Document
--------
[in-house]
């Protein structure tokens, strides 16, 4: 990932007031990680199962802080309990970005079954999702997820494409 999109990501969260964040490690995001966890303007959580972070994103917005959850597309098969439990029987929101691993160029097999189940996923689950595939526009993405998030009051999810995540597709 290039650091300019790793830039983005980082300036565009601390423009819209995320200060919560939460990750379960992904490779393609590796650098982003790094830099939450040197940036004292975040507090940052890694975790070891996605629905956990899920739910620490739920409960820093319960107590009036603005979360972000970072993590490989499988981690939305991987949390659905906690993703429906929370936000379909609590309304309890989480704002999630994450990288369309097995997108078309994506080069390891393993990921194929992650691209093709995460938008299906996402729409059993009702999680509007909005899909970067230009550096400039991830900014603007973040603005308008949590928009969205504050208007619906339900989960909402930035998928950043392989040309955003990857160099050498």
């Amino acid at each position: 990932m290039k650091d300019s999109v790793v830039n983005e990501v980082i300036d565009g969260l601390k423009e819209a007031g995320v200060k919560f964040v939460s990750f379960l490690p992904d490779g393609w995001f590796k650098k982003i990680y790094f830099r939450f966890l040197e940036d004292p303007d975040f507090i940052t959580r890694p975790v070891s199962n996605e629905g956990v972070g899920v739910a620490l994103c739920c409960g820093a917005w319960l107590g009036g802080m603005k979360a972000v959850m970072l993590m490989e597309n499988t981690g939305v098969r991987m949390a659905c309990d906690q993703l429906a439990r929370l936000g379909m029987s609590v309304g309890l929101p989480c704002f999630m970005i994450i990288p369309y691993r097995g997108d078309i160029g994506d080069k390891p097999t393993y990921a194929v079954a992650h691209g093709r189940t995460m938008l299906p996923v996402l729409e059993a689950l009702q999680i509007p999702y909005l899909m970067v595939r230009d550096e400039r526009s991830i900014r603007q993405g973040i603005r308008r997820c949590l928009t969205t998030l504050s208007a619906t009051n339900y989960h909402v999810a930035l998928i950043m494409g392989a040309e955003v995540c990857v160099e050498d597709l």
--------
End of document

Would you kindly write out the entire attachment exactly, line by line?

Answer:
[in-house]
């Protein structure tokens, strides 16, 4: 990932007031990680199962802080309990970005079954999702997820494409 999109990501969260964040490690995001966890303007959580972070994103917005959850597309098969439990029987929101691993160029097999189940996923689950595939526009993405998030009051999810995540597709 290039650091300019790793830039983005980082300036565009601390423009819209995320200060919560939460990750379960992904490779393609590796650098982003790094830099939450040197940036004292975040507090940052890694975790070891996605629905956990899920739910620490739920409960820093319960107590009036603005979360972000970072993590490989499988981690939305991987949390659905906690993703429906929370936000379909609590309304309890989480704002999630994450990288369309097995997108078309994506080069390891393993990921194929992650691209093709995460938008299906996402729409059993009702999680509007909005899909970067230009550096400039991830900014603007973040603005308008949590928009969205504050208007619906339900989960909402930035998928950043392989040309955003990857160099050498």
């Amino acid at each position: 990932m290039k650091d300019s999109v790793v830039n983005e990501v980082i300036d565009g969260l601390k423009e819209a007031g995320v200060k919560f964040v939460s990750f379960l490690p992904d490779g393609w995001f590796k650098k982003i990680y790094f830099r939450f966890l040197e940036d004292p303007d975040f507090i940052t959580r890694p975790v070891s199962n996605e629905g956990v972070g899920v739910a620490l994103c739920c409960g820093a917005w319960l107590g009036g802080m603005k979360a972000v959850m970072l993590m490989e597309n499988t981690g939305v098969r991987m949390a659905c309990d906690q993703l429906a439990r929370l936000g379909m029987s609590v309304g309890l929101p989480c704002f999630m970005i994450i990288p369309y691993r097995g997108d078309i160029g994506d080069k390891p097999t393993y990921a194929v079954a992650h691209g093709r189940t995460m938008l299906p996923v996402l729409e059993a689950l009702q999680i509007p999702y909005l899909m970067v595939r230009d550096e400039r526009s991830i900014r603007q993405g973040i603005r308008r997820c949590l928009t969205t998030l504050s208007a619906t009051n339900y989960h909402v999810a930035l998928i950043m494409g392989a040309e955003v995540c990857v160099e050498d597709l």